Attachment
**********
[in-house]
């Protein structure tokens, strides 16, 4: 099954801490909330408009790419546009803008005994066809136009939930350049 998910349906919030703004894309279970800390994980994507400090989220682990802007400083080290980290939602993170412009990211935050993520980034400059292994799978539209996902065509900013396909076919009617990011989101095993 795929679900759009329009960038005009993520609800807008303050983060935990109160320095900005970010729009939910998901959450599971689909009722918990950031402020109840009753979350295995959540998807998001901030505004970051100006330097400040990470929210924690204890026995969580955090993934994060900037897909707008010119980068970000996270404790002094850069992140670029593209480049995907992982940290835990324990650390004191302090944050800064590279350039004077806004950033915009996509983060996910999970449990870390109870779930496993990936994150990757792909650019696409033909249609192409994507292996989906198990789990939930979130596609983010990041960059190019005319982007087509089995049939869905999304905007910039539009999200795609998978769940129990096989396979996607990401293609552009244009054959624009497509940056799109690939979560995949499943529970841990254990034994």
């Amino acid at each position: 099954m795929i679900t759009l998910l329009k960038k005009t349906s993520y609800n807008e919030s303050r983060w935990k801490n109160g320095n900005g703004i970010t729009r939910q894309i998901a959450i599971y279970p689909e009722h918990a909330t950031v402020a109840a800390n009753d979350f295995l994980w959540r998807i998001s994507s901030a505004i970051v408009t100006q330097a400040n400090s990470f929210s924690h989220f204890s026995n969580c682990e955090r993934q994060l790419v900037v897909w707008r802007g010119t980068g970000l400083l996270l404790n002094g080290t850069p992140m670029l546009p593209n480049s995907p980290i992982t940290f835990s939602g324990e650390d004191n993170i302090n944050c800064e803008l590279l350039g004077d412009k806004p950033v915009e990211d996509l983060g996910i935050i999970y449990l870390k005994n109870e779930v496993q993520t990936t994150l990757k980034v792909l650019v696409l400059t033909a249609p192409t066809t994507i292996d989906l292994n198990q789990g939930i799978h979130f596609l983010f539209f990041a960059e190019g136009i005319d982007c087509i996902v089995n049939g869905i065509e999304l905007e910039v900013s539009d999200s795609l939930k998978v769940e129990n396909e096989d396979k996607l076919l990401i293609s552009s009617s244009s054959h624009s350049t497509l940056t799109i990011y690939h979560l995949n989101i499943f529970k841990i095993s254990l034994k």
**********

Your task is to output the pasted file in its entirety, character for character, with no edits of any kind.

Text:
[in-house]
């Protein structure tokens, strides 16, 4: 099954801490909330408009790419546009803008005994066809136009939930350049 998910349906919030703004894309279970800390994980994507400090989220682990802007400083080290980290939602993170412009990211935050993520980034400059292994799978539209996902065509900013396909076919009617990011989101095993 795929679900759009329009960038005009993520609800807008303050983060935990109160320095900005970010729009939910998901959450599971689909009722918990950031402020109840009753979350295995959540998807998001901030505004970051100006330097400040990470929210924690204890026995969580955090993934994060900037897909707008010119980068970000996270404790002094850069992140670029593209480049995907992982940290835990324990650390004191302090944050800064590279350039004077806004950033915009996509983060996910999970449990870390109870779930496993990936994150990757792909650019696409033909249609192409994507292996989906198990789990939930979130596609983010990041960059190019005319982007087509089995049939869905999304905007910039539009999200795609998978769940129990096989396979996607990401293609552009244009054959624009497509940056799109690939979560995949499943529970841990254990034994």
């Amino acid at each position: 099954m795929i679900t759009l998910l329009k960038k005009t349906s993520y609800n807008e919030s303050r983060w935990k801490n109160g320095n900005g703004i970010t729009r939910q894309i998901a959450i599971y279970p689909e009722h918990a909330t950031v402020a109840a800390n009753d979350f295995l994980w959540r998807i998001s994507s901030a505004i970051v408009t100006q330097a400040n400090s990470f929210s924690h989220f204890s026995n969580c682990e955090r993934q994060l790419v900037v897909w707008r802007g010119t980068g970000l400083l996270l404790n002094g080290t850069p992140m670029l546009p593209n480049s995907p980290i992982t940290f835990s939602g324990e650390d004191n993170i302090n944050c800064e803008l590279l350039g004077d412009k806004p950033v915009e990211d996509l983060g996910i935050i999970y449990l870390k005994n109870e779930v496993q993520t990936t994150l990757k980034v792909l650019v696409l400059t033909a249609p192409t066809t994507i292996d989906l292994n198990q789990g939930i799978h979130f596609l983010f539209f990041a960059e190019g136009i005319d982007c087509i996902v089995n049939g869905i065509e999304l905007e910039v900013s539009d999200s795609l939930k998978v769940e129990n396909e096989d396979k996607l076919l990401i293609s552009s009617s244009s054959h624009s350049t497509l940056t799109i990011y690939h979560l995949n989101i499943f529970k841990i095993s254990l034994k």